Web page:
They sound like a nice couple with whom you might share a beer and easy banter at a summer barbecue.
But don’t be fooled by the folksy nicknames. Fannie Mae and Freddie Mac are, in fact, shorthand for two titanic US government-backed agencies: the Federal National Mortgage Association and the Federal Home Loan Mortgage Corporation.
Together, they constitute the twin pillars of the US home-loan industry, their portfolios valued at a dizzying $12 trillion (that’s a 12 with 12 zeros after it) - or nearly half the value of all American home mortgages.
On Monday, the agencies’ share prices suffered their worst fall in a month of steady erosion, tumbling 16% and 18%, respectively, to their lowest levels in over a decade. They have plummeted an average of 60% since the start of the year.
What triggered the nosedive was a warning from the Wall Street investment bank, Lehman Brothers, that Freddie and Fannie may have to raise tens of billion of dollars in extra capital to shore up their businesses under proposed new accounting rules.
The stocks regained some of their lost ground on Tuesday, after some of worst fears were dispelled. But much of the psychological damage had already been done.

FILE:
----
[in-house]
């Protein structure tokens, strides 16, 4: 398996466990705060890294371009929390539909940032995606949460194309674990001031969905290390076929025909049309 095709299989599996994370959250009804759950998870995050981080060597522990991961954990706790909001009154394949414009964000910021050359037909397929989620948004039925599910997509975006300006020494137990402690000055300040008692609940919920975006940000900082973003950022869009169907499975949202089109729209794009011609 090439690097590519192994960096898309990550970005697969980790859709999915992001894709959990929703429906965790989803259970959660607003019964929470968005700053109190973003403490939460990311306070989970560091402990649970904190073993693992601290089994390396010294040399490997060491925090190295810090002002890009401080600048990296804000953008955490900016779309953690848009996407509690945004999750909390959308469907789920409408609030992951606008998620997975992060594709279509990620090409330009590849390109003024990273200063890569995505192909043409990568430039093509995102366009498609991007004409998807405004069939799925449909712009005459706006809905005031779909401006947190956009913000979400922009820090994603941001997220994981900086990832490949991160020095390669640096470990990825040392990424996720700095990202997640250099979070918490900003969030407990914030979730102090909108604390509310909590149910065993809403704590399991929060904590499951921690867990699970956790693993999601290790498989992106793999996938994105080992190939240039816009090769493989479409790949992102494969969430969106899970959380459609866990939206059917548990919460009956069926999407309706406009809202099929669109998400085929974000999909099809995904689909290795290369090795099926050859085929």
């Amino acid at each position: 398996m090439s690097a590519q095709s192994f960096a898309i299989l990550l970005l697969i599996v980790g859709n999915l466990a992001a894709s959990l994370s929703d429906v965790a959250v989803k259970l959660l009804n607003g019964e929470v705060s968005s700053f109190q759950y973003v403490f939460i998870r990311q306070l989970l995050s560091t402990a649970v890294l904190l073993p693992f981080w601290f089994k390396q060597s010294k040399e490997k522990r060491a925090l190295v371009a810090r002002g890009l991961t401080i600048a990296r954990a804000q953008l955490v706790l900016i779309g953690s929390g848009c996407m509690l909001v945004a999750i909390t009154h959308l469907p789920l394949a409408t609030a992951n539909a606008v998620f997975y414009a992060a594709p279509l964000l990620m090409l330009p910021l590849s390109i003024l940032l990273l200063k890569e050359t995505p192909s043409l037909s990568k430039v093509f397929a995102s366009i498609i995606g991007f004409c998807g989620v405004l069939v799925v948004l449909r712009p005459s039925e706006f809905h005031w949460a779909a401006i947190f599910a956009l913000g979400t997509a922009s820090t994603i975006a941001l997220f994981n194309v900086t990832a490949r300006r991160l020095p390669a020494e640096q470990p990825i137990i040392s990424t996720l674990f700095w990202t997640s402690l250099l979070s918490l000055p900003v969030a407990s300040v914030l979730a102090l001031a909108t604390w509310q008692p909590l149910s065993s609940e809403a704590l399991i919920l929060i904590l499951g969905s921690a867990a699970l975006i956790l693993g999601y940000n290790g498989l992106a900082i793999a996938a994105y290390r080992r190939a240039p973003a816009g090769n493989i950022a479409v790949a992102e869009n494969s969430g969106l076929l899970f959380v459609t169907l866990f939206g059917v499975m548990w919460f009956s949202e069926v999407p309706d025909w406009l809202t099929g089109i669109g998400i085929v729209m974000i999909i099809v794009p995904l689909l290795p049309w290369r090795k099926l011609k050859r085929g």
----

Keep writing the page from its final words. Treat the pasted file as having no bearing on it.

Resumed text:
Investors have been driven to new heights of neurosis in recent months, as record writedowns by the world’s biggest financial institutions - $400 billion and counting – have fed fears of more fallout to come.
That message was reiterated Tuesday by Federal Reserve chief Ben Bernanke. He said that while he foresaw further tumult in credit markets in the months ahead, the Fed stood ready to administer first aid and prevent new flare-ups with a mix of tougher regulation and lending.
As the New York Times points out, Fannie Mae and Freddie Mac have long been regarded as a “backstop” for the US economy. According to the paper, the brutal drop in their shares, coupled with the continuing bad news out of the US economy, is darkening the mood among investors and heightening fears that “the current housing slump will last longer, and prove more severe, than initially feared”.
The upshot for Fannie Mae and Freddie Mac, most observers agree, is a climate in which they could find it very tough to raise new capital in a crunch, should the need arise.
According to an old Wall Street axiom, “As General Motors goes, so goes the US economy”. Today that might apply equally well to Fannie Mae and Freddie Mac. They are symptomatic of the broader problems afflicting the US economy, as banks struggle against stiff subprime headwinds, home prices fall, and consumer confidence eases.
Since late last year, Fannie Mae and Freddie Mac have raised 20 billion dollars to shore up their balance sheets. With more big banks likely to report new losses as the quarterly earnings season gets underway, we may shortly witness another frantic scramble for fresh capital.
While bankruptcy isn’t a real threat for the government-sponsored likes of Fannie and Freddie, chances are that, until things settle down, you won’t be bumping into them at the Sunday barbecue anytime soon.